Spray Paint and the Buff: Bad for Air Quality?

2022 UPDATE: This post gets a fair amount of traffic via Google searches for spray paint and air quality issues. Glad you stopped by! Recently, Stencil Archive has added other posts about spray paint and environmental/health issues: a long read on aerosol pollution from Mongabay, Material Safety Data Sheets (MSDS) for Belton and MTN 94 paints, and an article on aerosols from National Geographic. Read on and get informed. - Stencil Archive

Paint it green

Do graffiti artists express themselves at the expense of our air quality?

Graffiti artists and taggers already have to worry about local law enforcement catching them with a backpack full of spray paint. Someday, they may also have to dodge environmentalists and the U.S. Environmental Protection Agency.

Research by a local air quality specialist suggests graffiti -- and the efforts to cover it up -- might damage the air more than some industries that are monitored by the federal government. The turf war between graffiti artists and local officials in Clark County produced an estimated 31 tons of emissions in 2008, according to Algirdas Leskys, a senior air quality specialist with Clark County, who did the research on his own time. Paint produces volatile organic compounds, which are the precursors of the ozone that turns the air yellow and thick. The majority of the fumes came not from the graffiti itself but from the paint used to cover it up, he said.

That's more air pollution than the county incurs from auto body refinishing, traffic marking and structure fires, which are all monitored by the EPA. Leskys presented his research at an EPA conference in September, with the hope the agency would add graffiti to its list of emissions sources.

"I tried to be careful not to overstate how much is emitted," he said. "But I did want to point out that it is larger than several sources that we track."

Graffiti is already a huge issue for local governments in Clark County, which spent almost $4 million to clean up graffiti in 2006. Public service campaigns and efforts to increase criminal penalties have done very little to fix the problem. Maybe young people will be more receptive to messages that target their inner environmentalist, Leskys said.

"By tracking graffiti emissions, I think the EPA would provide local governments with one more valuable argument that they could use to dissuade people from participating in graffiti," he said. "Since younger people appear to be more receptive to environmental arguments, this could be particularly useful."

According to Leskys's research, each can of standard spray paint produces about 0.4 pounds of emissions. The latex paint that covers graffiti produces less by volume, but more overall because of the amount that's used. Anti-graffiti coatings used on bridges and signs also produce toxic chemical fumes.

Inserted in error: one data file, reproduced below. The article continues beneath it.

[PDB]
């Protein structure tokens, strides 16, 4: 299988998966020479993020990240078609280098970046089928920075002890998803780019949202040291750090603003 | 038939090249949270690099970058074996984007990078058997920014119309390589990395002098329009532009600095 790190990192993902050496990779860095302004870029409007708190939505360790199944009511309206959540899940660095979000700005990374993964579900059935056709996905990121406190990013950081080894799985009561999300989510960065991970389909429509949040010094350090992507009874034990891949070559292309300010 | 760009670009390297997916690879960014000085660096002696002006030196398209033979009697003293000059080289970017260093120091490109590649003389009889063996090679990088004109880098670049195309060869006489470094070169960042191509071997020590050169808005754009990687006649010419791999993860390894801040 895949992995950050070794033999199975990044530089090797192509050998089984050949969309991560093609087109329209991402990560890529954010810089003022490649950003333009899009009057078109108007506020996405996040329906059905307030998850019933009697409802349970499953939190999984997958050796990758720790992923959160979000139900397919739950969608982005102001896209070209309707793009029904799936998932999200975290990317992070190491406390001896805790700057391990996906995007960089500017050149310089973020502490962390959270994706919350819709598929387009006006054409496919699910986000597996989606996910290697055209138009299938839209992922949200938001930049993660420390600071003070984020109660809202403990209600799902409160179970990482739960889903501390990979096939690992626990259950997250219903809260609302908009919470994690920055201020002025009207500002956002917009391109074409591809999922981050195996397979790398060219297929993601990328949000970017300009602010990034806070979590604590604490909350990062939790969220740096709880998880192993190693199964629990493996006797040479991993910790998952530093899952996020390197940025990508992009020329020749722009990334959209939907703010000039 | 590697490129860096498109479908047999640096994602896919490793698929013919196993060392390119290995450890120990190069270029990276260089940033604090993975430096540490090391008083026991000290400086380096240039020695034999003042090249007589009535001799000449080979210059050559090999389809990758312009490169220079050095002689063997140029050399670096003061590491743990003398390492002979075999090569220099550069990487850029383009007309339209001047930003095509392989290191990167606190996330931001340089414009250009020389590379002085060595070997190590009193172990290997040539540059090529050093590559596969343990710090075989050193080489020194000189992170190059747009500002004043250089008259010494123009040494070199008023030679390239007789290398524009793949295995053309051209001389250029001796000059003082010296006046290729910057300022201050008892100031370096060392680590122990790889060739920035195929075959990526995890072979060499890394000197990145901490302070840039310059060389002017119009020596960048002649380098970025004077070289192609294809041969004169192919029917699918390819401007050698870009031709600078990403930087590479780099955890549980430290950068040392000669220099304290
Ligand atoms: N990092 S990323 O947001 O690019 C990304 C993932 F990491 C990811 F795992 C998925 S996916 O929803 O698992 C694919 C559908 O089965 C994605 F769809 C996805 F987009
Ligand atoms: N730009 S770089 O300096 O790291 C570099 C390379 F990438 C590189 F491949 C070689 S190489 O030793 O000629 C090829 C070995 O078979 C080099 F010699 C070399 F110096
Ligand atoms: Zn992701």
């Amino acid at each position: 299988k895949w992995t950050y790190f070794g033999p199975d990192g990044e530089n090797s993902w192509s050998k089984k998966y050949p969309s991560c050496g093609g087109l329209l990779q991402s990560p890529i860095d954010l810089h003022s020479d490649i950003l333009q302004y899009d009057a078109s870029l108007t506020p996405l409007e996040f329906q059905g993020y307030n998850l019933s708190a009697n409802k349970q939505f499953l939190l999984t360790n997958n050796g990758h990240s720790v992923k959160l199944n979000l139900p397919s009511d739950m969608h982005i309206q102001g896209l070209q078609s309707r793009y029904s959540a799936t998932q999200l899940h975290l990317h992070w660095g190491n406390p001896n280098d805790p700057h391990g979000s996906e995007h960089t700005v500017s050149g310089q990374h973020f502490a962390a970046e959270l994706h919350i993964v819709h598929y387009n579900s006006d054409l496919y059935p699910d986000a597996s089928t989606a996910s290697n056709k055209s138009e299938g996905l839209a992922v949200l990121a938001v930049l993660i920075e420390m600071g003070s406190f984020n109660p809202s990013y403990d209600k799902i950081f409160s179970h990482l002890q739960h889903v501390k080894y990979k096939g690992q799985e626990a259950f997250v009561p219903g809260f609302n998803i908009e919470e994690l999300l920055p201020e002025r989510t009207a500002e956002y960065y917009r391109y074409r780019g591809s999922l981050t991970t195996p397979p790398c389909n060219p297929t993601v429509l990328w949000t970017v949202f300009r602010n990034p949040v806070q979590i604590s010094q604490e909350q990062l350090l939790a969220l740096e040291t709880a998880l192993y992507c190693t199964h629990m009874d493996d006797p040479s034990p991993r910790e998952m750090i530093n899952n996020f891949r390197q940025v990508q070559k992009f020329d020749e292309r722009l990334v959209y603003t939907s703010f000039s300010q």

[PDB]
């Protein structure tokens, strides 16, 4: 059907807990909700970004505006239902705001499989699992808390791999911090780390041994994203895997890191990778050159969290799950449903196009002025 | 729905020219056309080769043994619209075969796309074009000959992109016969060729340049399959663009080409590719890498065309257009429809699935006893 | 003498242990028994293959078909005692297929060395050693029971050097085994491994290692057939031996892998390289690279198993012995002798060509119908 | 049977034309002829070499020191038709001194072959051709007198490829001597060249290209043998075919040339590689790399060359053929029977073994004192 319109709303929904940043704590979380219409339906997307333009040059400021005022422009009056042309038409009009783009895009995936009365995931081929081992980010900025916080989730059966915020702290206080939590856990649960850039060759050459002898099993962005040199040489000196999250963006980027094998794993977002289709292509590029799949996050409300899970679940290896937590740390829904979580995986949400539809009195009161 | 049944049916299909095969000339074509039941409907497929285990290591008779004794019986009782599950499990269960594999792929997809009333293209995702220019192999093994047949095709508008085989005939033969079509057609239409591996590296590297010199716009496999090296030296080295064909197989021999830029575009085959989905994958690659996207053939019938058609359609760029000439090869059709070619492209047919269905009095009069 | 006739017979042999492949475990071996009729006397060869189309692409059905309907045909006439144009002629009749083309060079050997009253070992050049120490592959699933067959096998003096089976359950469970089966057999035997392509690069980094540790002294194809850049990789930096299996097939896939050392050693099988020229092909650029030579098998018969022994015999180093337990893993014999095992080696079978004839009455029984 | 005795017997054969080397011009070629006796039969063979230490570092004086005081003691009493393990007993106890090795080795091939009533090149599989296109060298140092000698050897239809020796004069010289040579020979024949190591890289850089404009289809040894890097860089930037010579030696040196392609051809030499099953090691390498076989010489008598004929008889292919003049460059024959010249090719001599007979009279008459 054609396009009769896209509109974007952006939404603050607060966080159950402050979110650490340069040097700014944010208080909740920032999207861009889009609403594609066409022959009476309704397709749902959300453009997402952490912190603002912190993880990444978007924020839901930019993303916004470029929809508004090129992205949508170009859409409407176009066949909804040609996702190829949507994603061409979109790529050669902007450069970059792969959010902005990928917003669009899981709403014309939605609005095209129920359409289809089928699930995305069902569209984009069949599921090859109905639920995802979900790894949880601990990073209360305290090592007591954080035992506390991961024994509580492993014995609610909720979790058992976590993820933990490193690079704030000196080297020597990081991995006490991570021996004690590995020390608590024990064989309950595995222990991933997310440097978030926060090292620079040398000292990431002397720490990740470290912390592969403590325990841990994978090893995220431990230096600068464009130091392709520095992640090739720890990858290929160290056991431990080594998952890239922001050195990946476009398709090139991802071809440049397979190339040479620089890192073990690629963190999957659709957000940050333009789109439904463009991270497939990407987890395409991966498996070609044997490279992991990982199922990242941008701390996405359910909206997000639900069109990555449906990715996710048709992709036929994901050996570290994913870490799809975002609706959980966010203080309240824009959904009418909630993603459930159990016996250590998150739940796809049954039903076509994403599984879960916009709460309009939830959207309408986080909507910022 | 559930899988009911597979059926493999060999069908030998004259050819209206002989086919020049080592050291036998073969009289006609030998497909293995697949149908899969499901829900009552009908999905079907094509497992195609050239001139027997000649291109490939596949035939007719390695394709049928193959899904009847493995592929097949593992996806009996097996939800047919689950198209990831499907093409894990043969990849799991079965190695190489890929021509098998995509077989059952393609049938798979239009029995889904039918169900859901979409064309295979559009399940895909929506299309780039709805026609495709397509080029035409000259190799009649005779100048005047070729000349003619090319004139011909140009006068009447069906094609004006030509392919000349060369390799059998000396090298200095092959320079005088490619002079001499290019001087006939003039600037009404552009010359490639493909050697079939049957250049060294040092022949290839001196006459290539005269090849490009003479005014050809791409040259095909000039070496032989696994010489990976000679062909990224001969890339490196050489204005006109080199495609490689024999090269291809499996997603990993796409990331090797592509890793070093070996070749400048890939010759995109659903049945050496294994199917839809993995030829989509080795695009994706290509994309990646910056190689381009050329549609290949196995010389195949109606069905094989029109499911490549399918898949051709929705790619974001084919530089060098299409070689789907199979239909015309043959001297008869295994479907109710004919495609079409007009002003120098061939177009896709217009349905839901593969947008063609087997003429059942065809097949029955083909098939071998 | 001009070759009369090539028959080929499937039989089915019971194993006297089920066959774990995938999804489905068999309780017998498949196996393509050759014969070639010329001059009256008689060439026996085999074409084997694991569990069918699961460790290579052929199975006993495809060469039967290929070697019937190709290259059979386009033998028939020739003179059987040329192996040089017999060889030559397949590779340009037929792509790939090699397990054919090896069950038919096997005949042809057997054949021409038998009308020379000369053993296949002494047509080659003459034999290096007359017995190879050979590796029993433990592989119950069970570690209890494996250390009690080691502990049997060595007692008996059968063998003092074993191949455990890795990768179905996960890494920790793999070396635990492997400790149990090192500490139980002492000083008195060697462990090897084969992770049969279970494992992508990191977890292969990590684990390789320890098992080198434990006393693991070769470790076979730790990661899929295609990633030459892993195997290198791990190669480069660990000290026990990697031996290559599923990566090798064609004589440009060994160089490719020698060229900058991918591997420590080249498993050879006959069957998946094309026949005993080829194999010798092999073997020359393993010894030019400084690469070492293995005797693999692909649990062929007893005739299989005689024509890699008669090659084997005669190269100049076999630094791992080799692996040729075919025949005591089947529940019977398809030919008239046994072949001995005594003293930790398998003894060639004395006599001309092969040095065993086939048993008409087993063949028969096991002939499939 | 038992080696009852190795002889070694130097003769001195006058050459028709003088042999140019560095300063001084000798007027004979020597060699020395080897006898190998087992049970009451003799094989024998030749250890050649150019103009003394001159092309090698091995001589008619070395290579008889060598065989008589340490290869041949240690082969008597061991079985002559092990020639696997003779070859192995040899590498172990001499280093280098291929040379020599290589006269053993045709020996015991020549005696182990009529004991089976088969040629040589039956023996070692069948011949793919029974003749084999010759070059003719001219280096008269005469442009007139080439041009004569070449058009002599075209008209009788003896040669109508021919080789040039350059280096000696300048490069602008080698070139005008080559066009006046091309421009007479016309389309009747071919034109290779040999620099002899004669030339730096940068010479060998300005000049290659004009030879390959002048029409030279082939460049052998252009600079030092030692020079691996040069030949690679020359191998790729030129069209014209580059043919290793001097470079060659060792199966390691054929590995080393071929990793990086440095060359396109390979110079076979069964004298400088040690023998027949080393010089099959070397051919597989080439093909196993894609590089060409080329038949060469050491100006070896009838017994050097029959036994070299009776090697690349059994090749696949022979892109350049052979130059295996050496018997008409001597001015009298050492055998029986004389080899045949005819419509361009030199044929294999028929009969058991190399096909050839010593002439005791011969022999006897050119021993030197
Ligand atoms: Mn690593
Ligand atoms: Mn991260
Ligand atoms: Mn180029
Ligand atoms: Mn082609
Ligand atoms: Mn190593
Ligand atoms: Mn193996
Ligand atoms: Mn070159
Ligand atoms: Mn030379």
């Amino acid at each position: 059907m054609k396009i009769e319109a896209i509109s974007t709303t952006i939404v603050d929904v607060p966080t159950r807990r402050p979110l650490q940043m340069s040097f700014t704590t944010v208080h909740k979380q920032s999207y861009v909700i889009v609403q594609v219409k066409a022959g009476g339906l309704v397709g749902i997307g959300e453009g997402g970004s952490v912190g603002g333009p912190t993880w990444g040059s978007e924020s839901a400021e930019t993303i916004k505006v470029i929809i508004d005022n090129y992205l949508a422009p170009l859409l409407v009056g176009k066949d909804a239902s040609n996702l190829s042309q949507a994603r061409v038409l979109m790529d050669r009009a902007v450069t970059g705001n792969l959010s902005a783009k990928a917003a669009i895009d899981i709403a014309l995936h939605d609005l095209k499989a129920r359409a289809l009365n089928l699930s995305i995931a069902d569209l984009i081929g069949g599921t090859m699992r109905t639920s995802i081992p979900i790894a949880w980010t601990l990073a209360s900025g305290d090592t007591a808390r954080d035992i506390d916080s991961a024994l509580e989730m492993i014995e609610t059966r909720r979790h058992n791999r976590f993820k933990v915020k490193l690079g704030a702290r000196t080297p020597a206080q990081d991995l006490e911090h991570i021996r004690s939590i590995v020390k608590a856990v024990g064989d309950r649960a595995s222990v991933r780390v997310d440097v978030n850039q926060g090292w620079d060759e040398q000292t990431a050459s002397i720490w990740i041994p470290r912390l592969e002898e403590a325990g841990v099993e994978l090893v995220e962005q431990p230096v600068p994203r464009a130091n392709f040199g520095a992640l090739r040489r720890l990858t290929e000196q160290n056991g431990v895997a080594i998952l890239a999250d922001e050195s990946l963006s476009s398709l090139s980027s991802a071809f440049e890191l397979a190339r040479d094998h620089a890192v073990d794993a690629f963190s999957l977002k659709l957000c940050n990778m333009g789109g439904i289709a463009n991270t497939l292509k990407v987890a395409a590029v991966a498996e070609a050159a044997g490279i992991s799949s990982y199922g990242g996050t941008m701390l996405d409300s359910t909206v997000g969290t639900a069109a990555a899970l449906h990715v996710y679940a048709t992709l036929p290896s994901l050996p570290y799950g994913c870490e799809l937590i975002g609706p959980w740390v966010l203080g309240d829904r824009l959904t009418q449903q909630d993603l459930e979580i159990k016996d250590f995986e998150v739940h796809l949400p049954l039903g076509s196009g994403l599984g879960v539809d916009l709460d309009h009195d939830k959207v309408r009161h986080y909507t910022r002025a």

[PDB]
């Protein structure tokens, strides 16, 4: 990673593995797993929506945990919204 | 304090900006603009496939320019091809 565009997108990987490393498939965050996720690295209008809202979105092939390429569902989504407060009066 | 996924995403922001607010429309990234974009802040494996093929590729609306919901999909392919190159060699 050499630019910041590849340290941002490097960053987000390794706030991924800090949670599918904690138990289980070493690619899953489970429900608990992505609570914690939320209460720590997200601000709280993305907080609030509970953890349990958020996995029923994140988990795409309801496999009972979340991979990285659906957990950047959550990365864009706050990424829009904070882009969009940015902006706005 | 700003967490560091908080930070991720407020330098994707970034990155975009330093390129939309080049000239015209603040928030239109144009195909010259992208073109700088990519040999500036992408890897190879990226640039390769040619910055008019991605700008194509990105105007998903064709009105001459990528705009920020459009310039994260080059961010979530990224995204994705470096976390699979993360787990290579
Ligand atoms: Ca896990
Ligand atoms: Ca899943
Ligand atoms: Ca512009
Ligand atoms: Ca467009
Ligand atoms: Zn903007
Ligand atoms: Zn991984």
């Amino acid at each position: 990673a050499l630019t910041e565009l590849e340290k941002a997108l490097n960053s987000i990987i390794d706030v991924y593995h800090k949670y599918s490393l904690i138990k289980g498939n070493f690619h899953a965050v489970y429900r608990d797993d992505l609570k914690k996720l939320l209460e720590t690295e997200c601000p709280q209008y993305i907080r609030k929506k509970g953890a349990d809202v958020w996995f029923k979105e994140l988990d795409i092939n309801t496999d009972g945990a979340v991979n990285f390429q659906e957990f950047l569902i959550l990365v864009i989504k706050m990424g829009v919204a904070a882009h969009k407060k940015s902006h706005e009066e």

In industrial settings, exposure to spray paint is well-regulated because of its impact on the brain. Aerosol artists who work on Fremont Street do so in individually ventilated kiosks with strong fans. The kids who express themselves on open walls usually don't take the same kind of precautions.

There is some evidence that graffiti artists are beginning to address the problem themselves. Caleb Aero, an artist based in California, founded his own line of eco-conscious spray paint. Blubber Colors are made from acrylic paint and use more environmentally-friendly propellants. Although Aero warns users to follow all the usual safety precautions, his paint uses green solvents in place of the harsh chemicals in other brands.

Despite the relative greenness of his product, Aero wasn't motivated by a desire to become the most environmental painter on the block. He simply wanted to make a product that catered to serious artists. Most of the spray paint on the market is intended for industrial use, which is why it is so harsh and glossy. Acrylic paint would work better for artists who want to work indoors or on a variety of surfaces, he said.

"No one has created a [spray] paint for artistic application before," Aero said. "This one is made for creative use."

Despite its outlaw origins, graffiti has been moving toward respectability. Artists such as Aero and Las Vegas's own Ras One have been trying to establish so-called permission walls where kids can express themselves without having to worry about getting arrested. That will cut down on some of the emissions produced by the endless cycle of illegal art and its cleanup.

Ras One also holds classes for kids in his Pop2 graffiti shop in the Arts Factory. The classes take them off the streets and into the studio, where they learn about figure drawing and graphic design. He added local governments could make more progress against illegal graffiti by working with taggers instead of turning to the courts or pouring money into clean-up efforts. That's also true when it comes to emissions.

"What one kid does still doesn't compare to the millions of dollars they use to fight it, on top of all the chemicals they use to fight it," Ras One said.

Leskys said he is not opposed to all kinds of graffiti. But he would like to see the federal government devote some of its resources to fighting what is a major problem for local governments. If the EPA starts tracking the emissions from graffiti, it might be able to convince some kids to curb the practice. And that will save local governments money.

"Graffiti costs quite a bit of money that could be spent on other things," Leskys said. "And the greater source of emissions is not the graffiti itself, but the paint that's used to cover over graffiti."